Although the OECD 202 method requires to perform first the test without adjusting the pH, it also describes to perform a second run with adjusting the pH: "If the pH does not remain in the range 6-9, then a second test could be carried out, adjusting the pH of the stock solution to that of the dilution water before addition of the test substance" and "The pH should normally not vary by more than 1.5 units in any one test."
No requirement is given in the OECD 201 method to adjust the pH in the case of ionised substances, but there are two relevant documents requiring it:
- The ECHA Guidance Document on Info Requirement and CSA, R.7b (Version November 2012, Table R. 7.8-3: "Summary of difficult substance testing issues", page 77 for pH effects) states: "Where a substance causes a change in pH of the test medium (e.g. strong acids and bases), the pH should be adjusted to lie within the specified range for the test using a suitable technique. ...".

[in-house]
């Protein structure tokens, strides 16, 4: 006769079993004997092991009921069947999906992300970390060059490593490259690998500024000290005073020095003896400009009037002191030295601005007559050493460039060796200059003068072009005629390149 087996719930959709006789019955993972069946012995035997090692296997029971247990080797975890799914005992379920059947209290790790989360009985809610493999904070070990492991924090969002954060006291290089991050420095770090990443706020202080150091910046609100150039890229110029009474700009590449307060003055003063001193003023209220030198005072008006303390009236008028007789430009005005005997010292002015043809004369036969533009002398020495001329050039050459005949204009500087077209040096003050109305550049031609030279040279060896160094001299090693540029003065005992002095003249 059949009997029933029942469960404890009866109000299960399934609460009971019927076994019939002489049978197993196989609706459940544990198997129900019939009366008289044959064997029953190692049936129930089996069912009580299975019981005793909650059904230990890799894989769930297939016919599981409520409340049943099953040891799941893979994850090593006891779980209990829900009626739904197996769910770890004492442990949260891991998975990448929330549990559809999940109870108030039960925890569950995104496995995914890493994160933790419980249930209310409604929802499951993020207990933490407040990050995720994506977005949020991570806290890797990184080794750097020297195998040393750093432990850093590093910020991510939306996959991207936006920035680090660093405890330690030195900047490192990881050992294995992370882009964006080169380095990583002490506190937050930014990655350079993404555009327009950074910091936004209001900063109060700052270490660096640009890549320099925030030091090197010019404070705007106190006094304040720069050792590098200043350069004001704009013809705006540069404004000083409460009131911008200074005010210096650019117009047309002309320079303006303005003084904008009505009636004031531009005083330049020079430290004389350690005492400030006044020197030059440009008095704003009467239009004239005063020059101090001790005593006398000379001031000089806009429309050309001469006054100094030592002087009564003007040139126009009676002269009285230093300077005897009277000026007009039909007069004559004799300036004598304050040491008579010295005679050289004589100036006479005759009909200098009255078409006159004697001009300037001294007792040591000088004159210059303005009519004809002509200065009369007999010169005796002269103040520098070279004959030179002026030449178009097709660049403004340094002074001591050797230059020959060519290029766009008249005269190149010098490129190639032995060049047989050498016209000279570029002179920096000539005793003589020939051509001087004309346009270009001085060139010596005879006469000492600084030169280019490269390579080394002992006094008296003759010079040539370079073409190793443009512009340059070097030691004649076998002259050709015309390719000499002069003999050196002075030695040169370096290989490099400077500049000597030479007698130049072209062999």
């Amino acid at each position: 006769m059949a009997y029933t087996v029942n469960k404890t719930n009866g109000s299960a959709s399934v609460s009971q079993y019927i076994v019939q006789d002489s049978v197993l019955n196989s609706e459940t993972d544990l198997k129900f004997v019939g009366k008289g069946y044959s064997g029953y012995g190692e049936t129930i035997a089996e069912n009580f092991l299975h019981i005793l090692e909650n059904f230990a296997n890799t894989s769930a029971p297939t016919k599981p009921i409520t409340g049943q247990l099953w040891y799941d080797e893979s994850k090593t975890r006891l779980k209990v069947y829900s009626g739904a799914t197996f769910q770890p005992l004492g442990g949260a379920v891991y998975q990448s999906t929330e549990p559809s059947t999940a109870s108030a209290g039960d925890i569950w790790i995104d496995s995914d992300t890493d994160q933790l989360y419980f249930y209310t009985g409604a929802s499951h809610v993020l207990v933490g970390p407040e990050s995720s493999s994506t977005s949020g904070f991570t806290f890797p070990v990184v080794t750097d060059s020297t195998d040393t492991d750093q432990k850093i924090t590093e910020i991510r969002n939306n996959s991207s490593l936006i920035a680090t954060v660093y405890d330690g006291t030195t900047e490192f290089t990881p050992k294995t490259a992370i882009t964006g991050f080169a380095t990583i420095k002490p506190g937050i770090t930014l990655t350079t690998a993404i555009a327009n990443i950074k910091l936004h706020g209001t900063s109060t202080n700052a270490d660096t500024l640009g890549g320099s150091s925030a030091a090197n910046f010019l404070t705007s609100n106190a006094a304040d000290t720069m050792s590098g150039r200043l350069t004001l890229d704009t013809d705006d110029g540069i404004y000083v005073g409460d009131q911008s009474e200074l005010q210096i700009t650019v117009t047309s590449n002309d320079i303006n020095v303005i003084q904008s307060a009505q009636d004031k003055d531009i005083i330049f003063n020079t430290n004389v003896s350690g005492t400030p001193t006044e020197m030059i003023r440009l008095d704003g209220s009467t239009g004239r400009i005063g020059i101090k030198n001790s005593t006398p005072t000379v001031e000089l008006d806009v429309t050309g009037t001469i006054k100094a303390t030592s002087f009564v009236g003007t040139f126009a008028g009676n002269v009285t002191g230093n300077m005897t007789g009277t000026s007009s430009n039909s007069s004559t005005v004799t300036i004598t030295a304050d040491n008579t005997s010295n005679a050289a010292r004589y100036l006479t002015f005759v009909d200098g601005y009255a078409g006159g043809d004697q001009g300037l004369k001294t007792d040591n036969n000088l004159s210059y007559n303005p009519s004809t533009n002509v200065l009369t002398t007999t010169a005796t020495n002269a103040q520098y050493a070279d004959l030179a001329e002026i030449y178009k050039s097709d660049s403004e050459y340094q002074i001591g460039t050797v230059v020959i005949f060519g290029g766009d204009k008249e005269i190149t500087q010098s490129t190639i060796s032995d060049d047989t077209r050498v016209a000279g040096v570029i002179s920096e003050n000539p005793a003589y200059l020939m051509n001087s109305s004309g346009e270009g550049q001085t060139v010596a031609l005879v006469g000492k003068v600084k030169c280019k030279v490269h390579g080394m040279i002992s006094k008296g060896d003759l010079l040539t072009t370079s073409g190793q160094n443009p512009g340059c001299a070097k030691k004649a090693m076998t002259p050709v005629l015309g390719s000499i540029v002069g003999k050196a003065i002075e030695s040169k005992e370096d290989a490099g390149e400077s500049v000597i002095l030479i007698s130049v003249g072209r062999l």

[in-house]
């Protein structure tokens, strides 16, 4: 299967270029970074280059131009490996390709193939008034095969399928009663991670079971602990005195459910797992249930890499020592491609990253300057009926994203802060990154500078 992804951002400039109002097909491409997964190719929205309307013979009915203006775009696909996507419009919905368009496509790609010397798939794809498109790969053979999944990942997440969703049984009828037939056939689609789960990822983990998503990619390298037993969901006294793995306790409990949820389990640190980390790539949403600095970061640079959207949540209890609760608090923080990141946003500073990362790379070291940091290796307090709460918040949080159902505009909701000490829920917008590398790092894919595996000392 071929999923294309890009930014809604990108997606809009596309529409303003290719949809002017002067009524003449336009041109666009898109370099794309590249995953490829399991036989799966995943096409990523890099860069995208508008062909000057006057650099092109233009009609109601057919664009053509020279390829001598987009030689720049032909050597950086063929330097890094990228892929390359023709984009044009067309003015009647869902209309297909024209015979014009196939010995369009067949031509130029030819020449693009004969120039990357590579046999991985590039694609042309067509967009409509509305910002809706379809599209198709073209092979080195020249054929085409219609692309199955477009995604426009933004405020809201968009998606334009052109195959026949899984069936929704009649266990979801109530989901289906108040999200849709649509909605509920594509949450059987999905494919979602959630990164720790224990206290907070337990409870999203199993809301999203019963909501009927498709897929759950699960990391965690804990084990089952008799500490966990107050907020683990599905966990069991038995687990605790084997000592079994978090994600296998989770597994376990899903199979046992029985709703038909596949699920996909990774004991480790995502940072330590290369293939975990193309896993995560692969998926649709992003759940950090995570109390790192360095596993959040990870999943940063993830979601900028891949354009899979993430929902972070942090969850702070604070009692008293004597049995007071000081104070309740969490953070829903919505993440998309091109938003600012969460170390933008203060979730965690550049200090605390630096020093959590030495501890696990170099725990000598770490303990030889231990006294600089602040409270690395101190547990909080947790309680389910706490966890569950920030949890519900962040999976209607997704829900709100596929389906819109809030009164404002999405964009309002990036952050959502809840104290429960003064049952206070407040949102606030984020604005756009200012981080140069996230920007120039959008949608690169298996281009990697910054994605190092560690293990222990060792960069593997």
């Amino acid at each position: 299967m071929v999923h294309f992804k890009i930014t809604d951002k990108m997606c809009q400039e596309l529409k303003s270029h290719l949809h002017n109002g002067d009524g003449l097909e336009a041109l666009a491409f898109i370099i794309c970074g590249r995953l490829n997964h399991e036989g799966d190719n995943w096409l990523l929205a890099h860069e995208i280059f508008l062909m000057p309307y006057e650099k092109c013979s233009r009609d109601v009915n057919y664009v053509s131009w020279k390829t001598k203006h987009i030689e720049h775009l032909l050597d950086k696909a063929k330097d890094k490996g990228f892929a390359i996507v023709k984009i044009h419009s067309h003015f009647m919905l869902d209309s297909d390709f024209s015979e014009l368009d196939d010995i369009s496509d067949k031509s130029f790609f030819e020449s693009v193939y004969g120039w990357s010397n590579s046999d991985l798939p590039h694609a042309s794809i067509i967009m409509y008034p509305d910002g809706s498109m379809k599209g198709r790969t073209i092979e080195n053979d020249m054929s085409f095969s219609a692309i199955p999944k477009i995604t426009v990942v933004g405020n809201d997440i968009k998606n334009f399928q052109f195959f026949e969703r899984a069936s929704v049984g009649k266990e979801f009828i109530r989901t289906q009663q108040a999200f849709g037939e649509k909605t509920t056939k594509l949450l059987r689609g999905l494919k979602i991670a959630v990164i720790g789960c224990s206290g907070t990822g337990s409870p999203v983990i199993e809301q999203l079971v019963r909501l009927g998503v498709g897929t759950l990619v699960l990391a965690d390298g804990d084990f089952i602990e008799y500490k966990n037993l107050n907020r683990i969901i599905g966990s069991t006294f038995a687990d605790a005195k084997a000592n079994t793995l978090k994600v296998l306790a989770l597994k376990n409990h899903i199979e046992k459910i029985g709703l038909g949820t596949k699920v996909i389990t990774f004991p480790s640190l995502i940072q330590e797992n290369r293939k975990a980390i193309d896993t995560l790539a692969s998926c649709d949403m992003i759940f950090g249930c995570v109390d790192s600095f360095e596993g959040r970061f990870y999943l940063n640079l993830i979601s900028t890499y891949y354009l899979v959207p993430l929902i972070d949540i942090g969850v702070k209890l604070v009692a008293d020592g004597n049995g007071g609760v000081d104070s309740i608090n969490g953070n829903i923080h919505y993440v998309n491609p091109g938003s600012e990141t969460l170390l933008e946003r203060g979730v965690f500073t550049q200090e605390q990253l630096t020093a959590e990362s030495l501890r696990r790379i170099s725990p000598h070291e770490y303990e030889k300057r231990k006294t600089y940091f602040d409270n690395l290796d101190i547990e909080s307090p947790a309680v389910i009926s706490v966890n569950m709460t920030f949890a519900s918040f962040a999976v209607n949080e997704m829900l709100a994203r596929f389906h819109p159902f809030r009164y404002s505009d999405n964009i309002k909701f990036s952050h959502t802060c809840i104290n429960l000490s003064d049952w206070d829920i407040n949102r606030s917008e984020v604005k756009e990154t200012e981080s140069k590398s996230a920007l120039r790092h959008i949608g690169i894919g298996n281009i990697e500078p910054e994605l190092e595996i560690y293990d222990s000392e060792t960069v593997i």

- Also the OECD Document on Aquatic Toxicity Testing of Difficult Substances and Mixtures, OECD Series on testing and assessment, No. 23 of 2000, states in Section 3.1: "Where the substance itself causes a change to the pH of the test medium, the pH should be adjusted to lie within the specified range for the test using acid, alkali or other suitable buffer. ...".
The studies without adjustment of the pH to ca. neutral are therefore considered to be of only restricted adequacy for REACH. It is foreseeable and has been shown for succinic acid (and also for other acids such as HCl) that a test with an adjusted pH to ca. neutral will cause no toxicity to the aquatic organisms.